Once the purpose of the memo has been established the remainder of the memo should be a succinct summary of the facts relevant to the purpose of the memo. A good way to begin is by providing the reader with any necessary background information including dates if these are relevant, summarize the current work or situation and its significance, summarize the problems, if any, and finally outline the request (if relevant). If your memo is one in a series of memos, it is a good idea to indicate this and to briefly summarize any relevant information the reader may need to recall from those earlier memos.

If the purpose of the memo is to summarize one's progress on a project then a good organizational strategy would be to begin with an overview of the project, its goals and objectives, summarize the work done to date, discuss any problems that might have occurred as well as any solutions or strategies you intend to investigate, and then outline a realistic schedule for any remaining work on the project.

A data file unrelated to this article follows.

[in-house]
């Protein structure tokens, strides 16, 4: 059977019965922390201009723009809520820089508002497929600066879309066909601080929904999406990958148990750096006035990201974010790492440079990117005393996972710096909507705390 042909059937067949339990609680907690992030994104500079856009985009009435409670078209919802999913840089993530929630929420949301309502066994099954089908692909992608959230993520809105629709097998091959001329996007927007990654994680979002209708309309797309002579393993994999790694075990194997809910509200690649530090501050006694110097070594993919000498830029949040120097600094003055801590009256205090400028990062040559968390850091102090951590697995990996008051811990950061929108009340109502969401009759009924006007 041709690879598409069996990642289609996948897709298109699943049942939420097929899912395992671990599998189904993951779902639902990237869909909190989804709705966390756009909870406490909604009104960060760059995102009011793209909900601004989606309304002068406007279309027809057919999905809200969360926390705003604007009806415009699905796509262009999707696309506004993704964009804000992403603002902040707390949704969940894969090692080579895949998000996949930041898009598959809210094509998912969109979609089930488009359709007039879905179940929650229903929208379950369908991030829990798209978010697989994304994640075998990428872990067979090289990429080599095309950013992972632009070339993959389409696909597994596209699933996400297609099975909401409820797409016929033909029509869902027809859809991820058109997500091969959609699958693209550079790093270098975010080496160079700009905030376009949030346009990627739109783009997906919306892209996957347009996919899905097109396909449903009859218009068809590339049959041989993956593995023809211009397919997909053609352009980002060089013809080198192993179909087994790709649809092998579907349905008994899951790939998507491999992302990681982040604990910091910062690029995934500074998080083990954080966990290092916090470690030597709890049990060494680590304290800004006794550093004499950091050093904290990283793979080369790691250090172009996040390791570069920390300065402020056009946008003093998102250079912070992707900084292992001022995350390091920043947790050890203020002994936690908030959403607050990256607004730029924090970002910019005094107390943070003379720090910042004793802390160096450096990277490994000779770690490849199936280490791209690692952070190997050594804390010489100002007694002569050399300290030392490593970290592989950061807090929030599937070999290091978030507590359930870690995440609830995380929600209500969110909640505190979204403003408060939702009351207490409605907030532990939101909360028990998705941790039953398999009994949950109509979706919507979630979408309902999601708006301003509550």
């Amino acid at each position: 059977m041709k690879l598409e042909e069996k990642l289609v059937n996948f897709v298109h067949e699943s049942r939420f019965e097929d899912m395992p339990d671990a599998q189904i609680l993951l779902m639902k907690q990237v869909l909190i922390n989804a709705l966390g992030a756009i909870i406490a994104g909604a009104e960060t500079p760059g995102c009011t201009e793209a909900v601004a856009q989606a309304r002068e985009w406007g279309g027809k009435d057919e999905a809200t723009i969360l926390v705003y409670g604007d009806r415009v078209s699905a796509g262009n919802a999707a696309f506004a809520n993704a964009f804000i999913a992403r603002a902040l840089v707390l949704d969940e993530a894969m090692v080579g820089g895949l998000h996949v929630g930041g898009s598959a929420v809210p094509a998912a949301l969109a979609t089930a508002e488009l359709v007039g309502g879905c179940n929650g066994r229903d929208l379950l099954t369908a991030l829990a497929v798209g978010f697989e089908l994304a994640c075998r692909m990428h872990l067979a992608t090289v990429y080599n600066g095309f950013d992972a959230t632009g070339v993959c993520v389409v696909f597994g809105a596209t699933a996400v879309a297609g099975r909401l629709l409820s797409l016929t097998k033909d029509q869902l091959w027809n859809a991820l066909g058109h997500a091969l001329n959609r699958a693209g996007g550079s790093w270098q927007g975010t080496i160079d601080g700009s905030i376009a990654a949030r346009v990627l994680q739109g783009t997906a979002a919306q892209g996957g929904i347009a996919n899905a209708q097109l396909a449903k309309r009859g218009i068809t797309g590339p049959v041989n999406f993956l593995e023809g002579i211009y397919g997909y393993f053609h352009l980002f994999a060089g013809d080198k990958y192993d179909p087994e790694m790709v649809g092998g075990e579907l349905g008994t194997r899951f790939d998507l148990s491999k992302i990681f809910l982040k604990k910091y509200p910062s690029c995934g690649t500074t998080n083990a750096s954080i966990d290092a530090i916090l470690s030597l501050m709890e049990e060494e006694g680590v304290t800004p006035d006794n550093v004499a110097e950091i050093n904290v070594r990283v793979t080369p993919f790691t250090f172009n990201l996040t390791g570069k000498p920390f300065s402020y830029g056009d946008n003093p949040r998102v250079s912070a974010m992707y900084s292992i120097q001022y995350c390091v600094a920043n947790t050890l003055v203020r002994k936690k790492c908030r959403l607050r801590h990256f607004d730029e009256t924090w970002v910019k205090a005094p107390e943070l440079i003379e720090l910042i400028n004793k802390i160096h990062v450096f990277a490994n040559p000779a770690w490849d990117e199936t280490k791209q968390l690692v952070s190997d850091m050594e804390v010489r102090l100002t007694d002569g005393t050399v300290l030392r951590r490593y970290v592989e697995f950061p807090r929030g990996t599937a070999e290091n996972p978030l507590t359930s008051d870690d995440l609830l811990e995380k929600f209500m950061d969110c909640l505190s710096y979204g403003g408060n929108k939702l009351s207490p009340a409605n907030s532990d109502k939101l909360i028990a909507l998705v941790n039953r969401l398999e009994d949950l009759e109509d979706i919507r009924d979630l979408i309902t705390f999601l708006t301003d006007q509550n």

Closing Paragraph

Memos are generally written as a request for action on the part of the reader. In general, your memo should end with a (re-)statement of your specific request.

If your memo is longer than one page in length:

Use Headings. If you are writing a lengthy memo (> 1 page) summarizing a lot of information then it is a good idea to structure your document using headings. This will make it easier for the reader to understand and follow your discussion.
Use bulleted or numbered lists. Lists are easier to scan than paragraphs. Use bulleted lists if the information is of similar importance. Use numbered lists whenever one point is more important than another point (relative hierarchy).